One day at a time.
What business, therapy, stoicism, and recovery teach us about a life well-lived.
I’m a restless observer of patterns.
Patterns, to me, are one of the most useful types of information. Because if you see a pattern, especially one that carries across a broad and disparate set of circumstances, that information feels more reliable. More durable. More flexible.
Patterns can be a form of hedging our bets in a world where we have far too much information and ideas for any one person to make sense of.
My second book, Redwood: A Guide to Leading a Remarkable Life, was nothing more than a book of patterns observed across people that lead compelling lives.
But the most useful pattern I’ve observed recently is a simple one (the best patterns always are), and it’s this:
Life is best lived one day at a time.
The stoics would have used a term you’re likely familiar with - carpe diem - seize the day. They believed that we should focus on what is within our control and live virtuously in the present moment, rather than worrying about the past or future.
Fast forward a couple thousand years and you’ll find Alcoholics Anonymous meetings (and their various recovery counterparts) teaching their attendees to focus solely on the day at hand. To win in recovery, you have to win the individual day.
If you find yourself in a meeting with a therapist or a coach, while the conversation might wander to the past and future, there’s a good chance it will make its way back to the here and now - what’s in our control in this moment.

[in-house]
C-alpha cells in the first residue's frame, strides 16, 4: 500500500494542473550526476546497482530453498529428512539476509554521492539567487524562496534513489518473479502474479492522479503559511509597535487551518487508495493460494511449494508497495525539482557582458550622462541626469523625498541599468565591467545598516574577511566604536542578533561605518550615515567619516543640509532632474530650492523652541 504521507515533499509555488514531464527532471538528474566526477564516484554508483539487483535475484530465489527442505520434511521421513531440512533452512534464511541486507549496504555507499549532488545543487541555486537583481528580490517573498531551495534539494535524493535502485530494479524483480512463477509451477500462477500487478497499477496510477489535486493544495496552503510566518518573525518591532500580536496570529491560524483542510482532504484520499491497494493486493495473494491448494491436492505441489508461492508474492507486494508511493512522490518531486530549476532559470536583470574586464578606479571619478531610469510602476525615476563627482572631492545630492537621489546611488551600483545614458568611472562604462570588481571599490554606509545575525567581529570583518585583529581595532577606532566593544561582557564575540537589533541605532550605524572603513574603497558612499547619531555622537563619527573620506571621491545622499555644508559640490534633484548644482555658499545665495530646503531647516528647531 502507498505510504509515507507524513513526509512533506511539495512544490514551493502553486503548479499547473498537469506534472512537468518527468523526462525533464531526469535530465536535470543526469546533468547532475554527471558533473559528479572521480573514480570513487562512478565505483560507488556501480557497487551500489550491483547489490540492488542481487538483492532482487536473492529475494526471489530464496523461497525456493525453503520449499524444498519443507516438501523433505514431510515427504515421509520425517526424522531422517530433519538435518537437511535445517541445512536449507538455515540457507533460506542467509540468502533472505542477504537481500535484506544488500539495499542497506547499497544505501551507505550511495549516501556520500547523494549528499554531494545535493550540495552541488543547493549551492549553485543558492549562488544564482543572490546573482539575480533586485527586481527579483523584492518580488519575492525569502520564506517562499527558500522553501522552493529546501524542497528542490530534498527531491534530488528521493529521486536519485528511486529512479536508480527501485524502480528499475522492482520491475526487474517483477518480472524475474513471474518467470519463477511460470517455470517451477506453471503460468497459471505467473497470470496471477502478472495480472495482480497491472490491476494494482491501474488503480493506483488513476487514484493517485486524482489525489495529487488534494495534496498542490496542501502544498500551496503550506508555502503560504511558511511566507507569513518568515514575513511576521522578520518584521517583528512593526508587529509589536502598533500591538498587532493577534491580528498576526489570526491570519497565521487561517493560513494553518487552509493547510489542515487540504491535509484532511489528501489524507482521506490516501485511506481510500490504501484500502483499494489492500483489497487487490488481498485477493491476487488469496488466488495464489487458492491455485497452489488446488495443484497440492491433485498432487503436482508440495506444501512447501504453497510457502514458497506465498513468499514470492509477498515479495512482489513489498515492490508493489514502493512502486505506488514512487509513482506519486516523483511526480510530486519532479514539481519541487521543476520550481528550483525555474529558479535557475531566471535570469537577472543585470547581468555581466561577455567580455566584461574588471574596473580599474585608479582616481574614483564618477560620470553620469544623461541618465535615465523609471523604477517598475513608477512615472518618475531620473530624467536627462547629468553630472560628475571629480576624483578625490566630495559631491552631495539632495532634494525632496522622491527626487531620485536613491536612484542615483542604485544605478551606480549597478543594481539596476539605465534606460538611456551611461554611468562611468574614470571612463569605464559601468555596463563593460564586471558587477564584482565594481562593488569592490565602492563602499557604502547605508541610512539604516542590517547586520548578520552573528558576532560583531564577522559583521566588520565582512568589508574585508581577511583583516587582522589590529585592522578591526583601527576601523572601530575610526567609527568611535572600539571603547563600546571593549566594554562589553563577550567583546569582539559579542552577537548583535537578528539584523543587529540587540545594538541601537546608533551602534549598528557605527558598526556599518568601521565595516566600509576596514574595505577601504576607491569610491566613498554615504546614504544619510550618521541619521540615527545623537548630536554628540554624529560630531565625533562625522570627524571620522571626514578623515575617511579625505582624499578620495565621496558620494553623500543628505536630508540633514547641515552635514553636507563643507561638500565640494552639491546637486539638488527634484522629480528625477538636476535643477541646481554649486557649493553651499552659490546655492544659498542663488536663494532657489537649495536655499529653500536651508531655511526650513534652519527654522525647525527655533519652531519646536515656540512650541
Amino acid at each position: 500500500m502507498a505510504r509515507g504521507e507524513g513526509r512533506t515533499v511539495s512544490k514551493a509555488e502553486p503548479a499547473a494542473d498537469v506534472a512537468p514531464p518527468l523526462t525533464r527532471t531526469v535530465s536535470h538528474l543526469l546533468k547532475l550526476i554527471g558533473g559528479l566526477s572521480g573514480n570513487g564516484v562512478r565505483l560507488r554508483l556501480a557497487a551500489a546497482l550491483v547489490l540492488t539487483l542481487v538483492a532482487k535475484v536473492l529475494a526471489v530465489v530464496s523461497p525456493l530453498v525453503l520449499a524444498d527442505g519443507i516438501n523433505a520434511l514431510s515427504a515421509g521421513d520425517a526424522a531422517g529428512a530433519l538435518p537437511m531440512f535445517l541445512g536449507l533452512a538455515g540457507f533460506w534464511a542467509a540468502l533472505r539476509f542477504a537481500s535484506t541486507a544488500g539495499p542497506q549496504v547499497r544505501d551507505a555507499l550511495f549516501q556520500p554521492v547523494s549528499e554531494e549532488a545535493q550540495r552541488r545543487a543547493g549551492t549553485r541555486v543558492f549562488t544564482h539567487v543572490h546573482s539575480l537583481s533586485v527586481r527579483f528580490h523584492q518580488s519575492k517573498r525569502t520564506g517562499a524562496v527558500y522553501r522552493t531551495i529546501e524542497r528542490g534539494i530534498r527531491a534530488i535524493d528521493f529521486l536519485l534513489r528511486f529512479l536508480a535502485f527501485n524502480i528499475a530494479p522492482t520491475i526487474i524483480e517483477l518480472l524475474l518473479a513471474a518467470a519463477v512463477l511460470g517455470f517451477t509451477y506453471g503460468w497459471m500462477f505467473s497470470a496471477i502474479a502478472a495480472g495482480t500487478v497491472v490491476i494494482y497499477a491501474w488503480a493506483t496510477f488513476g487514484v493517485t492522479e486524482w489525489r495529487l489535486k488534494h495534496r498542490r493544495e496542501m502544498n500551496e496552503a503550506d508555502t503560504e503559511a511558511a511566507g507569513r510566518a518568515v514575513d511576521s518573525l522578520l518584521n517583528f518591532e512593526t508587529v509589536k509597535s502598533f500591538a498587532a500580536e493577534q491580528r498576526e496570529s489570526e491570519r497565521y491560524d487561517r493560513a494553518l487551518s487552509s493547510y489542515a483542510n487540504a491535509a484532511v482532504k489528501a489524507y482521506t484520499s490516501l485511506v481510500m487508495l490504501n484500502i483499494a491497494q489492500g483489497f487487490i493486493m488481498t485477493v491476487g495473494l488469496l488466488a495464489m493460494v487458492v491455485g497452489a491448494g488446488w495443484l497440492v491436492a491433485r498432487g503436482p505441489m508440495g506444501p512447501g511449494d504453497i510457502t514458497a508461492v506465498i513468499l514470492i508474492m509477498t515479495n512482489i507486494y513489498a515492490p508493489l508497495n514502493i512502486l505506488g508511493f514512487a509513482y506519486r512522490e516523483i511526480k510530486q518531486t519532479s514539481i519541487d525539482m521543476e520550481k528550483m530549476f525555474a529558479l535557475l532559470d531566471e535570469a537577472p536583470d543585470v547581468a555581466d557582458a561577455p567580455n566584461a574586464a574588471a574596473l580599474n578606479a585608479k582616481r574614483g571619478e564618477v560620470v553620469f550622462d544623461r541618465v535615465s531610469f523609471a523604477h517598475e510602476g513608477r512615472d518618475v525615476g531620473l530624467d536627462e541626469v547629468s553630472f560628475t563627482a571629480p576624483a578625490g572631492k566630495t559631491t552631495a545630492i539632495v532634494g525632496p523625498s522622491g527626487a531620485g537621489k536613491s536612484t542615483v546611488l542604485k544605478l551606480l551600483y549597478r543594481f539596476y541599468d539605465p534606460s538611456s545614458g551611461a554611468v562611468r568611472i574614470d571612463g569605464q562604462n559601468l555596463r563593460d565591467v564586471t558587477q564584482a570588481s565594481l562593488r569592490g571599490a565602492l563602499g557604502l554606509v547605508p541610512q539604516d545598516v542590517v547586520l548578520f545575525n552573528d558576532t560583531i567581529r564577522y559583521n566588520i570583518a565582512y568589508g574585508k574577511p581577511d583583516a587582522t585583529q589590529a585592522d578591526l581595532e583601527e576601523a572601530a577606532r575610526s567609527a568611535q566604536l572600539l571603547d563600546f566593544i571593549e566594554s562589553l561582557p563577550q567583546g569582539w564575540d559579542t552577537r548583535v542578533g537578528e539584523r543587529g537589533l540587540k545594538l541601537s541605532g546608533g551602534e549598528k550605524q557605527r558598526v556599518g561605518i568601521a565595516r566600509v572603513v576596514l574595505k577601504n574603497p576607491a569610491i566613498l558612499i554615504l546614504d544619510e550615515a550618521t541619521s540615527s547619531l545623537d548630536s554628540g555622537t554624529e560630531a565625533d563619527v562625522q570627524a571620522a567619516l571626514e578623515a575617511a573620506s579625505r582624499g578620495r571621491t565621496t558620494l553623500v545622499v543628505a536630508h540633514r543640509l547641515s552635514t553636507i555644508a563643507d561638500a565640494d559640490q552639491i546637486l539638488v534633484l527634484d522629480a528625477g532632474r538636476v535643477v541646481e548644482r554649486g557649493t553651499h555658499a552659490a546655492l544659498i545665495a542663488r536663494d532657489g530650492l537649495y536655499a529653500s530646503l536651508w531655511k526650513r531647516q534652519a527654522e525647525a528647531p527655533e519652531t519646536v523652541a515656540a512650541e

And while businesses spend some measure of time thinking about the future and the past, neither of those move the business forward. The only thing that does is the next actions - the places the team is going to apply effort today. After all, the gap between an idea or vision and reality is solely filled with action.
Stoics, therapists, leaders, and people in recovery always default back to the same thing. Control the moment. It’s all we have.
This reality is why I spend an inordinate amount of time thinking about productivity.
Not because people are machines.
Not because output is the only thing that matters.
Not because our worth is tied up in this output.
But because the day in front of us is the only thing we’re given.
If we can figure out how to focus on what’s in our control right now, we’re pulled out of the past that hijacks our minds, and we’re pulled out of the future that deceives us into thinking the dream is the same as the path.
There’s comfort in the familiar path. There’s hope in the compelling future.
But there’s life in the here and now.
One day at a time.
Not because a long-dead philosopher, recovery sponsor, therapist, or leader told us so. But because when we strip away the imagined realities of the past and future, we’re left with the most practical thing possible - being intentional with the time we’re given right now.